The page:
“The Coffee Curse”
Few things in life are better than a hot shower at the end of a long day. Especially a day involving manual labor. All that water – just this side of scalding – beating merciful relief into sore, tired muscles while I scrubbed away sweat and grime. Replaced the stench of effort with good, clean soap and the vaguely citrus scent of my shampoo.
I think that shower had felt especially good because manual labor wasn’t my thing. If I got my skin covered in sweat and my muscles sore from lactic acids, nineteen times out of twenty I’d been down the street playing basketball.
And why not? I’d loved playing it in high school and college, and it was still fun four years out of college. Did great things for keeping me in shape, too.
Alas, though, this day’s efforts weren’t basketball related. Nor any other fun activity I could name that might leave me sweaty, sore, or both, and I could think of a few.
No. My mom had asked me to come over for lunch. And, like a fool, I’d gone.
Don’t get me wrong. I love my mom. And lunch was great. My mom could grill cheese like nobody else I knew. But that lunch had been followed by four solid hours of lugging furniture around.
Most people clean in the springtime. My mom redecorates.
Scott, my older and wiser brother, hadn’t been able to make it. Even my dad had a golfing date he couldn’t break – club tournament time. So it was just me doing all the heavy lifting.
Mind you, I was in pretty good shape. But I was in basketball shape. Not furniture-lugging shape. Very different muscle work involved, and about two thirds of my body had been complaining before I’d popped a few ibuprofen and hopped into the much-needed shower.
I’d just gotten to my favorite part of the shower – when I’d finished cleaning myself and could just power-wash hot relief into my tired muscles, one group at a time – when I heard a voice calling me.
“Hello? Hello! Reuben?”
I gritted my teeth and killed the shower. The squeak of the handles seemed to echo my own internal complaint at being interrupted by some stranger.
And where the hell were they calling me from? Sounded practically inside … my … apartment.
No. Had to be a trick. Echoes of the shower stall, maybe. I was surrounded on two sides by translucent Plexiglas and four (including the ceiling and the stall floor) by yellowish tile.
I stood there, shivering and dripping and hoping I’d been very wrong to think that the voice I’d heard had been coming from inside my—
A chill washed over me that had nothing to do with the sudden loss of all that hot water.
That voice had come from just on the other side of my bathroom’s sliding door. A male voice. A little high-pitched, but I couldn’t tell yet if it was because the person was young, or just had a high-pitched voice. Some guys did.
I tried to tell myself that the voice sounded worried. Not threatening. But that didn’t change the fact that there was still a stranger in my apartment.
Yeah, my heart was pounding again. Hard as it had been going when I finally got Mom’s piano all the way from the living room in the front of the house to the back of the family room, at the back of the house.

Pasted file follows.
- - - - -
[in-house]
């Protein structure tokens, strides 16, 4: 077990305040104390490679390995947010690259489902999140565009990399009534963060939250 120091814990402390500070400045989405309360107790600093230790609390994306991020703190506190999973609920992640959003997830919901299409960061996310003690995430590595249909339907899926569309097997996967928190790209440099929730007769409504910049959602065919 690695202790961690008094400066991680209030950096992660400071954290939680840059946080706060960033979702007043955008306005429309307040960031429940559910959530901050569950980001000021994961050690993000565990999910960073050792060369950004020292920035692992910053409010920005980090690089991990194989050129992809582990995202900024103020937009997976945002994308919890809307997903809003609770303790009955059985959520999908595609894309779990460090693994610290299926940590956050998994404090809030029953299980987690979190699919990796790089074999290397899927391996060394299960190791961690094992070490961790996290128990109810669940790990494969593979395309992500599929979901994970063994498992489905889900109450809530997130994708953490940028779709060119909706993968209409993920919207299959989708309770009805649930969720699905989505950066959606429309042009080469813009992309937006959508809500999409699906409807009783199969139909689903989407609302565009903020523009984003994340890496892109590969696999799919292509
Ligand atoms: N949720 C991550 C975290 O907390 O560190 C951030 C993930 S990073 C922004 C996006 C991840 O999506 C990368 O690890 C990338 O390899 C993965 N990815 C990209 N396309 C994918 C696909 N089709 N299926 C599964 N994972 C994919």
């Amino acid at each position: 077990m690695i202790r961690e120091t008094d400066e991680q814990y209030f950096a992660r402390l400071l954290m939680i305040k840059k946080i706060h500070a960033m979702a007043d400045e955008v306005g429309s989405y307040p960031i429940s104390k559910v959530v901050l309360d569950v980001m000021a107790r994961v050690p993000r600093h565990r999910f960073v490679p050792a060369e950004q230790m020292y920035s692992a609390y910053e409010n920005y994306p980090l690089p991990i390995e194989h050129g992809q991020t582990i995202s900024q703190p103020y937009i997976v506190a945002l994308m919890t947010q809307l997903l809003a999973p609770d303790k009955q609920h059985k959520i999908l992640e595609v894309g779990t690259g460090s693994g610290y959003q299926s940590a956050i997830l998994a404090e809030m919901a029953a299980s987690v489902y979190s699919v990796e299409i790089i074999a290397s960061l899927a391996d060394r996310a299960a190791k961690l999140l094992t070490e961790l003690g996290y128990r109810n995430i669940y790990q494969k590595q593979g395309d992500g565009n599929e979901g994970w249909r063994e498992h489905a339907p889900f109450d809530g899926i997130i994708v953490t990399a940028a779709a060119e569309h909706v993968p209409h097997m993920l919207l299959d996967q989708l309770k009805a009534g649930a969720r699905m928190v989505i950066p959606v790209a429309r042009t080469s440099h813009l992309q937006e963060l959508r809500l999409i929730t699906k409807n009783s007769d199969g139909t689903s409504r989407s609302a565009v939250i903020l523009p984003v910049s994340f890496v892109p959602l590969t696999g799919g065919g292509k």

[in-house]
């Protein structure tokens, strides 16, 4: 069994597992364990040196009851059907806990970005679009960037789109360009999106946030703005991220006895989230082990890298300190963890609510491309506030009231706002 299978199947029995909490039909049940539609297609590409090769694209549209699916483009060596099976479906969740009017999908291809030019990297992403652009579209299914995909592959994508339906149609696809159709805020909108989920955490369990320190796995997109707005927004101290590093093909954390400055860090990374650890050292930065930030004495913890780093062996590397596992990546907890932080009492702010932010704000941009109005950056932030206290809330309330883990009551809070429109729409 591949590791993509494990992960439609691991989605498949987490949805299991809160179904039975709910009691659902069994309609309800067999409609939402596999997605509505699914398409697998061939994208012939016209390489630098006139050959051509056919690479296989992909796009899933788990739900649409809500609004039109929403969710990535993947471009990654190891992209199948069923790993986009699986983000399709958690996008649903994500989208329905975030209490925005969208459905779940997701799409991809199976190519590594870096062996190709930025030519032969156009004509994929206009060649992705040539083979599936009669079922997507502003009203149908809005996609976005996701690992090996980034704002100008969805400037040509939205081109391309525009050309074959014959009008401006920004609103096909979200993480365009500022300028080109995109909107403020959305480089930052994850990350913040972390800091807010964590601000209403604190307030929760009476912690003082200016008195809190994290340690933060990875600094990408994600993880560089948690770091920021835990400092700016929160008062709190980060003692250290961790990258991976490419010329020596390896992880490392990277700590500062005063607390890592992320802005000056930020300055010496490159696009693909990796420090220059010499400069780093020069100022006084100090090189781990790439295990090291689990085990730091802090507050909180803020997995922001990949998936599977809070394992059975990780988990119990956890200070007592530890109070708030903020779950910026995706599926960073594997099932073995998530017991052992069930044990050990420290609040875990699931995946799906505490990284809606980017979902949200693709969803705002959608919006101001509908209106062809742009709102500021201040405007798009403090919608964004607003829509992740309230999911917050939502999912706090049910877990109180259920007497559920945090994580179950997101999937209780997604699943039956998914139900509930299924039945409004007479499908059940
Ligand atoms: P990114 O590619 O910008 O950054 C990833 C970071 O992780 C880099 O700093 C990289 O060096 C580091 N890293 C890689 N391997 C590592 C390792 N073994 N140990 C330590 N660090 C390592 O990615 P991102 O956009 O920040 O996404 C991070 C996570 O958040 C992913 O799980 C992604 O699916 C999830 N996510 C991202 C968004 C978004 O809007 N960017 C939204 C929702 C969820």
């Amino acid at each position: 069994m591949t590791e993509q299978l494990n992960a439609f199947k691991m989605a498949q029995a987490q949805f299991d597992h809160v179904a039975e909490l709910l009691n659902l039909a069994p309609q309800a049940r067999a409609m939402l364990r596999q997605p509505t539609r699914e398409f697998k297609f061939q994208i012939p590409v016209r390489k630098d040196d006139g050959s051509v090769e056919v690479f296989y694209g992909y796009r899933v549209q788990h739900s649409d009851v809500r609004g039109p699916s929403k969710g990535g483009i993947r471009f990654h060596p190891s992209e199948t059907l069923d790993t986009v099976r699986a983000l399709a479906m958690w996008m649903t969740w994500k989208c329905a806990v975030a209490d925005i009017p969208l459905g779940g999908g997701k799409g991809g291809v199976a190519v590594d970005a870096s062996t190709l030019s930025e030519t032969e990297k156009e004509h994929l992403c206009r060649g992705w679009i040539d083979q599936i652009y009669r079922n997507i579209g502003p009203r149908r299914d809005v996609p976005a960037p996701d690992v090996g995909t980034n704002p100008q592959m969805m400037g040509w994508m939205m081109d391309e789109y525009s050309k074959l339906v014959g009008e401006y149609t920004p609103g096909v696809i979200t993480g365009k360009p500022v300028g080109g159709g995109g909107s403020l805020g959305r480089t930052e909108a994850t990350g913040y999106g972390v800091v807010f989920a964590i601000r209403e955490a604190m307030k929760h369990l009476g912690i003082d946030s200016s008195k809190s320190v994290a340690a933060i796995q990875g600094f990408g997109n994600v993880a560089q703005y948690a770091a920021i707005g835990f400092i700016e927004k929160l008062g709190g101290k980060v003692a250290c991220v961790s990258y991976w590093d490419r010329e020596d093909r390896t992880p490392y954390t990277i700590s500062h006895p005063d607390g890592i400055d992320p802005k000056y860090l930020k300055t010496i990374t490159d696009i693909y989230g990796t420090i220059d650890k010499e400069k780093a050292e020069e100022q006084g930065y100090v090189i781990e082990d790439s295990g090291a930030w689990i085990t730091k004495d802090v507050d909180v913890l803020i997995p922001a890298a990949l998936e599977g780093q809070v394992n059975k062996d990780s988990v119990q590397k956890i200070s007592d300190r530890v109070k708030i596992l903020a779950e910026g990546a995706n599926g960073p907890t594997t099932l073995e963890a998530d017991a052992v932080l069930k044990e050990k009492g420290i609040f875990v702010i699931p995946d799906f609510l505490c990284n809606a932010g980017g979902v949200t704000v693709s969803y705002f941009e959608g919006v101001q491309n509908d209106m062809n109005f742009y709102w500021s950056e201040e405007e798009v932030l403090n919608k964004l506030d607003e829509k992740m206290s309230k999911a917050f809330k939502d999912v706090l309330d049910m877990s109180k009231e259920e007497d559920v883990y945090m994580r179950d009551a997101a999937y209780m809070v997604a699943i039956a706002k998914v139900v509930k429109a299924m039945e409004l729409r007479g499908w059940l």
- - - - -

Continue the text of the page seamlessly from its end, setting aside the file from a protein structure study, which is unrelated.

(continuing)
Naturally, it had been the last piece to be moved.
I didn’t know if I should answer the voice. Whoever was there had to have heard the water running, and me shutting off the shower.
What was worse, I wasn’t exactly in the best position to receive an intruder. I was naked, wet, and shivering. And nothing I had near me was of immediate use.
I lived alone. So I didn’t keep a bathrobe in my bathroom. I just dried off in the shower, and if I still wanted to wear a robe, I just waited until I reached my bedroom. My clothes were already in the hamper in my closet. Even my cell phone was charging on my nightstand.
Hell, I only closed the bathroom door when I showered, and even then, only to keep the heat in.
No, I didn’t habitually leave the toilet seat up. My college girlfriend Anne had broken me of the habit.
“Reuben?” the voice called again.
I frowned then, realizing that if this person had come to rob me, they could have done it and gone. No reason to call my name. If they’d been interested in hurting me, well, the bathroom door wasn’t locked. Just closed. They could be in here with me right now, if they wanted.
So maybe this was something else?
“Just a damn minute,” I called out. “At least let me dry off.”
“Please hurry? Liz needs your help.”
The only Liz I could think of was my neighbor, next door. She lived in the upstairs end unit, furthest from the stairs, and I lived in the next unit in. Didn’t know her well, though. Only to say hi to. Maybe talk about the weather. That kind of thing. She’d always seemed nice enough, though. Pretty, too, and just about my age. In fact, if I hadn’t known she had a boyfriend, I’d probably have asked her out months ago, when I first moved into the building. Not even necessarily on a date date, just to get to know her better.
But she had a boyfriend. And I didn’t want to risk a misunderstanding.
Still. If she was in trouble, I’d definitely help her out.
I just hoped it didn’t involve more heavy lifting. I wasn’t sure how much more of that my muscles could take.
Drying off only took a moment. I didn’t even take the extra few seconds I’d need to comb out my short, blonde hair.
Liz was in trouble. I could live with messy hair.
I tied the wet towel around my waist and opened the bathroom door, expecting to meet her little brother or cousin or something.
I didn’t expect her little tuxedo cat to be in my bedroom. Looking up at me.